There are many complicated facets to running a service-based business, but the most vital component are the relationships you build every day. These relationships are the basis of value, and, for most, your business is your largest and most valuable asset. The most frequently discussed factors that impact the value of your business are profitability, how consistent your revenue is and the growth rate of the practice.
While these are important factors relating to the value of a service-based business, what you may not be aware of is that some of the biggest detriments to the value of your business are related to you. The following is a brief list of true/false statements you should ask yourself to help assess the value of your business:
- (True/False) Your branding is tied to you/your name (website, business cards, etc.)
- (True/False) You are the primary “rain maker” bringing in business
- (True/False) Your clients primarily work with you
- (True/False) You make the investment recommendations for your clients
- (True/False) Your employees love working for you
- (True/False) You solve your client’s and employee’s problems
Most advisors are not consciously aware that there is an inverse relationship with these statements when it comes to your business value. The more statements you answered “True” to, the more difficult it is to transfer your business, increasing risks to a buyer, and therefore, driving your business value down.
If any or most of these statements describe you and your business, don’t fret. The first step is awareness. The second step is taking action. To remedy these issues, the following summaries illustrate how each statement can negatively impact your business and the solutions for you to consider.
Issue: Your name and reputation is your brand early on, but neither of these things are transferable and will hurt your value when you are ready to exit the business.
Solution: Create a brand that captures the essence of who you are and what you do, but that can transcends your tenure as founder/owner. In a personal service business, the business is already tied to you – separating the branding from you will help the value because your eventual successor can continue to leverage your branding to create client continuity. You will know you have accomplished something positive when someone asks your clients “who manages their money” and they say your company’s name versus your name.
Issue: Your business’s ability to grow is dependent on you bringing in new business.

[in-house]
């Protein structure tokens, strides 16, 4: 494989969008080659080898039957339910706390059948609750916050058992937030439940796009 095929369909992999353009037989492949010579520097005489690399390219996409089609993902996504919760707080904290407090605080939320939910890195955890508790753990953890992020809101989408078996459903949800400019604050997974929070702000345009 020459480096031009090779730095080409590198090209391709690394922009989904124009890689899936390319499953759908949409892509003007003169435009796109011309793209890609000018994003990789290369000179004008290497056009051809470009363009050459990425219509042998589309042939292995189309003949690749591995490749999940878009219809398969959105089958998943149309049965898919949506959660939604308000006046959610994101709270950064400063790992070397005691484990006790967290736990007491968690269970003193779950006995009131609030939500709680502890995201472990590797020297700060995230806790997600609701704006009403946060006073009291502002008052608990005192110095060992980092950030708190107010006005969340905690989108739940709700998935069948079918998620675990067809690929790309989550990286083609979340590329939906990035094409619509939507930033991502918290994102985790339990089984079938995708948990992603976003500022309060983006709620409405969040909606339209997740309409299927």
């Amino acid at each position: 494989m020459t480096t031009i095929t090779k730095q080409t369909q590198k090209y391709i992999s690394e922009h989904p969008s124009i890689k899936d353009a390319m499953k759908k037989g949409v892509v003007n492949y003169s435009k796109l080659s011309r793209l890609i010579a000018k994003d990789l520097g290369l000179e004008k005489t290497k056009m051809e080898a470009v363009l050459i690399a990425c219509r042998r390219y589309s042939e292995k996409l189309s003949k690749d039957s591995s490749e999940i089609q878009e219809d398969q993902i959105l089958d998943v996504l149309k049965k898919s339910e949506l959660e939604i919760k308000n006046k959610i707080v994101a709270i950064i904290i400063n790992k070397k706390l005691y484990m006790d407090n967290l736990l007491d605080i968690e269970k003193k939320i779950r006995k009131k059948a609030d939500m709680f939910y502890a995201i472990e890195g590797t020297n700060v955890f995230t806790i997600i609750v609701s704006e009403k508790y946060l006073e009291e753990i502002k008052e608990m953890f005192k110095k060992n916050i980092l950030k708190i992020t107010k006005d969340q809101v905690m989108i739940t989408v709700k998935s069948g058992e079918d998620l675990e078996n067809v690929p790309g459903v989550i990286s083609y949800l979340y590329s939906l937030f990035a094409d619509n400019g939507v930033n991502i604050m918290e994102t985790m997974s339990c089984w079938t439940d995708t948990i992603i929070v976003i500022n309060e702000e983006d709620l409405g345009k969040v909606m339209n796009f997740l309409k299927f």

Solution: Ensure you have diversified lead sources that are not all dependent on you. As you hire and train, don’t expect to hire a ‘rainmaker’ – instead focus on the underlying skills required that you can nurture with training and shadowing.
Issue: You handle all or the majority of client interaction and rely on your team for ‘behind the scenes’ support and meeting preparation.
Solution: Develop systems and procedures and work to document these processes. Institutionalizing your workflows will help ensure you have more consistent client delivery and allow your staff to take on more client-facing work.
Issue: You are the sole decision maker for your clients’ investment recommendations.
Solution: Focus on scalability and decide whether you want to take care of clients or manage money. If you are great at bringing in new clients and providing them Ritz Carlton® level service, then partner with a third-party for money management and keep your focus on what you are great at. If managing the assets is your expertise/passion, ensure your investment decisions and models are scalable, replicable, and well documented.
Issue: If you are the ‘glue’ that binds the team, consider what happens when someone else is sitting in your chair someday.
Solution: Work to identify the things your employees value most about work with you and your company, and try to institutionalize them so the culture you’ve built can continue beyond your tenure. A team that treasures their job and working for you is incredibly rewarding as a business owner.
Chief Problem Solver
Issue: No one will ever care more about the business than you, which is why you naturally fill the role of Chief Problem Solver for your staff and clients.
Solution: This dependency can potentially paralyze your operation whenever you are out of the office, or if you leave the company someday. As your team expands, strive to let your team figure out solutions on their own, even if that means letting them stumble. It’s the same process you had to go through.
As you grow, a key in building a valuable enterprise is to understand that in a personal service business, you must work to implement systems and processes to ensure the business can someday operate without your direct involvement. It is important to note that building a business, versus a book-of-business, does not require a large team of partners and $1 billion+ in AUM like many advisors might assume. It simply requires your attention and awareness to assemble a team that complements each other, and that your clients have the confidence in the team that serves them.
Solo practitioners can accomplish this same feat with proactive planning and starting with the end in mind. Know that you will someday leave your business and ask yourself this one question every year, “If I had to leave the business today, for whatever reason, could someone step into my office and run this thing, or would the ‘wheels’ fall off without me?” Solving for the six issues discussed here will help ensure that the goodwill with clients is with the business and not YOU. That way if something unforeseen happens to you the business will have the highest probability of succeeding without you.